Some Spring Eye Candy

Duncan says “Hello, and welcome to the garden.”


He is a very proper English Labrador. (Please ignore the mud puppy you may have seen after our walk this morning, he would be embarrassed to be caught in such a state.)

Thought you might enjoy the changes at Touchstone Farm since we last spoke. This was the garden in March. (Yes, that is snow on the drive in the background, thanks for asking.)

And here is how things looked this morning.

The daffodils are finishing up their run,

but the tulips are ready for their closeup, Mr. DeMille.

The New Dawn roses and various clematis are starting to scramble up the arbor.
The hellebores are still going strong.

The bleeding hearts have started their show. Although with all the talk over at A Way To Garden about Dicentra ‘Gold Heart’ I think these little beauty’s may have some company next year. I gotta get me some of that ‘Gold Heart’.

The grape hyacinths are hitting just the right note.

And the veggie garden is getting ready for its understudy role. I love order and symmetry and somehow I believe the vegetable garden is where I can have some control. In the ornamental gardens everything can look all higgly-piggly during the high season but the veggie garden is where I can exert some man or woman control over the exuberance.

The DH and I spent some quality time last weekend mulching the paths. That alone can make such a huge difference in the appearance of a garden. It is just like edging the beds, which is just like vacuuming or wiping down the counters in a messy kitchen. Lots of bang for not so much effort. Although in this case it was a fair amount of effort and I was very grateful for another strong back to help with the mulch throwing.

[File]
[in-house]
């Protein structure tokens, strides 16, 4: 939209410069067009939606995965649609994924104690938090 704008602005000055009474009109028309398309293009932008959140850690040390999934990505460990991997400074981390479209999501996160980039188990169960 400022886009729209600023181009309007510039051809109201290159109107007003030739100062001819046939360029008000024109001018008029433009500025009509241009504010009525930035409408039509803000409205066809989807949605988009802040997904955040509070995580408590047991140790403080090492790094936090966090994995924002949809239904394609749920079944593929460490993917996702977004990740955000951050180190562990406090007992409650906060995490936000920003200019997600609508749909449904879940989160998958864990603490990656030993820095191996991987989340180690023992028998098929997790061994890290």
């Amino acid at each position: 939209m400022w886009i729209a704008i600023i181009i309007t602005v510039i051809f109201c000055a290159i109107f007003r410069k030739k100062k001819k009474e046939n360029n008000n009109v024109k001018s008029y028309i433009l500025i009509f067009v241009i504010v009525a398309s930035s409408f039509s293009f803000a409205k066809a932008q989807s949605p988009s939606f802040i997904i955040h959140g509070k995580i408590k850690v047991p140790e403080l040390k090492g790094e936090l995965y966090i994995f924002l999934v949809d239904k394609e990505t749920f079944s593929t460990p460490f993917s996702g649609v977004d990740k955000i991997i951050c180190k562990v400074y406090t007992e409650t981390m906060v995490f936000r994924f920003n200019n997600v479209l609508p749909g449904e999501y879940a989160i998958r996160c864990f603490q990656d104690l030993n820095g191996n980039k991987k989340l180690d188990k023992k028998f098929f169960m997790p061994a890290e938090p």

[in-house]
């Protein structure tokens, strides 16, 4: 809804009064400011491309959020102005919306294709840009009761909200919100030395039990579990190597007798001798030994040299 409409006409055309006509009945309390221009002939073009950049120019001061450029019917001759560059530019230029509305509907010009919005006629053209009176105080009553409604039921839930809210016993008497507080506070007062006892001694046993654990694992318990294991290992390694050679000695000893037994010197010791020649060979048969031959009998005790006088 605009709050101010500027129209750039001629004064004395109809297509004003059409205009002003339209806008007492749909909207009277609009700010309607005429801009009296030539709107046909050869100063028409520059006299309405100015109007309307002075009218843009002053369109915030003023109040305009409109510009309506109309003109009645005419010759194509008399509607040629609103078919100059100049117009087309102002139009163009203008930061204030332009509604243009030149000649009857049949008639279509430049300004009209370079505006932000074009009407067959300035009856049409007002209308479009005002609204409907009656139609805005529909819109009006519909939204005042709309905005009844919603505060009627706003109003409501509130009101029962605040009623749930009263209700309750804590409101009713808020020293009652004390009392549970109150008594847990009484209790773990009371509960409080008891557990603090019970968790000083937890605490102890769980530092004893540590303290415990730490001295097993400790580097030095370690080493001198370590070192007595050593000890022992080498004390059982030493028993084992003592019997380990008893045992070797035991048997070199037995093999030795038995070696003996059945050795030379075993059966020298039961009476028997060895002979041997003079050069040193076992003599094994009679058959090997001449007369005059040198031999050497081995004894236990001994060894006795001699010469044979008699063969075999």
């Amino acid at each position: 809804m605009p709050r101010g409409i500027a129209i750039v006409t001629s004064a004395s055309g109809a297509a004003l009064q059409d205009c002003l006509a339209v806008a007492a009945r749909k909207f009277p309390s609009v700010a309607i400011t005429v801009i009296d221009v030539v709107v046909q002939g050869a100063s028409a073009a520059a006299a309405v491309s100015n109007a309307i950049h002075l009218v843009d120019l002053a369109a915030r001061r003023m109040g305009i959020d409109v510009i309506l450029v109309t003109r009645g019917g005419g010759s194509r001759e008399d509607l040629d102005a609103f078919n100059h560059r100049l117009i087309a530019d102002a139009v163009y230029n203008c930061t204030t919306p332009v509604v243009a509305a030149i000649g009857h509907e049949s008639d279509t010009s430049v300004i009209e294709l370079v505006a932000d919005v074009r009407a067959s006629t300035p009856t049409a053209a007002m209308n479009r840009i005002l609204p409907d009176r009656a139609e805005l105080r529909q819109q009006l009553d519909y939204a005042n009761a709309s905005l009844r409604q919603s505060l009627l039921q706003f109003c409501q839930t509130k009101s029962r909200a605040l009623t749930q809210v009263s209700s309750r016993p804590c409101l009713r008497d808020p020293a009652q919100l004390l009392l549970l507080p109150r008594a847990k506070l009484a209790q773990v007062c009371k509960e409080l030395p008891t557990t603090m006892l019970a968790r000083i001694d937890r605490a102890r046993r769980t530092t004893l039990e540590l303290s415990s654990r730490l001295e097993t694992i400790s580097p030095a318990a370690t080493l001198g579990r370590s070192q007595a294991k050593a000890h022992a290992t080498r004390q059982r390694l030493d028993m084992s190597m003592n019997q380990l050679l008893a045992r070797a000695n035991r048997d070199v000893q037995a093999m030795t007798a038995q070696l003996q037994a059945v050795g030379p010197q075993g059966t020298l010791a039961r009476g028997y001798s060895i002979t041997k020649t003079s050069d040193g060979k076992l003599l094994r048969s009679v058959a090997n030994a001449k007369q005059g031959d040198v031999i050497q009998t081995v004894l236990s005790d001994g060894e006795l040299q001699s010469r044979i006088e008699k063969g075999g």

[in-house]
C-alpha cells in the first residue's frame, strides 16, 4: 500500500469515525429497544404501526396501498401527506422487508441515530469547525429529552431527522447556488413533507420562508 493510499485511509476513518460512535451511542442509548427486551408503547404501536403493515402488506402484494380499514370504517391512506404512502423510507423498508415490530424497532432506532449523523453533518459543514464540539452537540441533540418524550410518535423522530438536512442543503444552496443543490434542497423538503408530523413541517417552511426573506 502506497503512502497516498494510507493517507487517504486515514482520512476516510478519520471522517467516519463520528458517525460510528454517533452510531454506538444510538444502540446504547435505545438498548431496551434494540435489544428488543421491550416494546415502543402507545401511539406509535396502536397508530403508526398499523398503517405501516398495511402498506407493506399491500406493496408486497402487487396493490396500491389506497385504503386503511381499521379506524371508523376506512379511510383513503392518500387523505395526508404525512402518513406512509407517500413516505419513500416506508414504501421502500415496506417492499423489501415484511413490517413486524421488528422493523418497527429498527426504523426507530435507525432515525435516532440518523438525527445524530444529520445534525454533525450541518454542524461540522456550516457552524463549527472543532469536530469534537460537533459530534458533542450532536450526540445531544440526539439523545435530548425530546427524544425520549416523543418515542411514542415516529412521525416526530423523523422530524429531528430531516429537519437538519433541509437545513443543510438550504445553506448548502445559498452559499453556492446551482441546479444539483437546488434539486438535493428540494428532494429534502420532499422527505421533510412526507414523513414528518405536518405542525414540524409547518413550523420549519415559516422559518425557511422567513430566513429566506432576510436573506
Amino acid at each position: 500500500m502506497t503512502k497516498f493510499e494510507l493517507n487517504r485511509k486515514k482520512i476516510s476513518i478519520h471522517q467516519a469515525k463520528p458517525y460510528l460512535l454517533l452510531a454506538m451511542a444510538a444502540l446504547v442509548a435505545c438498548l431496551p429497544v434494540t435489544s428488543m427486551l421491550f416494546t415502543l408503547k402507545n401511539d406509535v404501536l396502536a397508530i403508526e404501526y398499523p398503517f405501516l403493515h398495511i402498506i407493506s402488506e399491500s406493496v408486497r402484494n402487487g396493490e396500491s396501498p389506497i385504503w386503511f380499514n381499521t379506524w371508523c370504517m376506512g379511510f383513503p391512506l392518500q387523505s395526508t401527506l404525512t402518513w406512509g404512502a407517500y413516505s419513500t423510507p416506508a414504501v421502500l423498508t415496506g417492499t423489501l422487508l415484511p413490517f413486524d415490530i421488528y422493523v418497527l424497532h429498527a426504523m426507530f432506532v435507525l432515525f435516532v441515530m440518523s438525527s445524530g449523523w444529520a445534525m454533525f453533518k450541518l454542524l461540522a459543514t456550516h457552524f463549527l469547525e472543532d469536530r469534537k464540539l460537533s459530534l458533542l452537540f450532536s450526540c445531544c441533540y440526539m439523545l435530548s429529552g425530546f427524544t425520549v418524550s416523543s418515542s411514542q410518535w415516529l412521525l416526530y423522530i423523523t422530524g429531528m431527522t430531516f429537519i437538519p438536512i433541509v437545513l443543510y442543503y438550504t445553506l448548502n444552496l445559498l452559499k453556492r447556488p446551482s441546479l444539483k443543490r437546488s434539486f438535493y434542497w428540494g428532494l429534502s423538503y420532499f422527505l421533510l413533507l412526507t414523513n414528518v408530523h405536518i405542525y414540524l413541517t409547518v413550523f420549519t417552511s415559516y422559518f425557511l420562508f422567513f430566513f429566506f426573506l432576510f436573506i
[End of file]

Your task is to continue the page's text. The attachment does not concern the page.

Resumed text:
For all the earlier effort of composting, fertilizing and liming the garden we are being rewarded with spinach, lettuces and radishes popping up in neat little rows.

This is the first year for this asparagus so you can imagine how hard it is not to cut those lovely spikes and roast them in a little olive oil, garlic and balsamic. But I am showing great restraint.
The sweet peas are bursting forth, finally. Sometimes I think they will never appear.
The peas are also up and off to a good start. I had an aahh!! moment last year and started to use hog panels as trellis for my peas and beans. It worked like a dream. This morning I read in a national magazine about what a great idea it was to use hog panels to support tomatoes. I still use bamboo poles for those but maybe this will be the year. Lots of hog panels floating around this old sheep farm. They made great lambing pens when the lambs were coming fast and furious.

There has been lots of knitting just not too much knitting photography. I will leave you with this little ditty. I am knitting a little something for a friend. It is my design, top down out of Rowan Lenpur. Has a cute little picot welt right before the lacework. Should look very sweet on her.


Have a nice week everyone.

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3 Responses to Some Spring Eye Candy

  1. Layanee says:

    So gratifying to see the spring blooms after a long winter. Your knitting is lovely!

  2. Looks like your garden and mine are in lockstep! And yes, you must get ‘Gold heart’. I love all dicentras but this one never ceases to amaze me, especially in the company of gold-leafed hostas and green-black hellebores! Hog panels—great idea!!! And your knitting is so exquisite. Thanks for sharing it all!

  3. Heather says:

    Now that is a garden to be jealous over.

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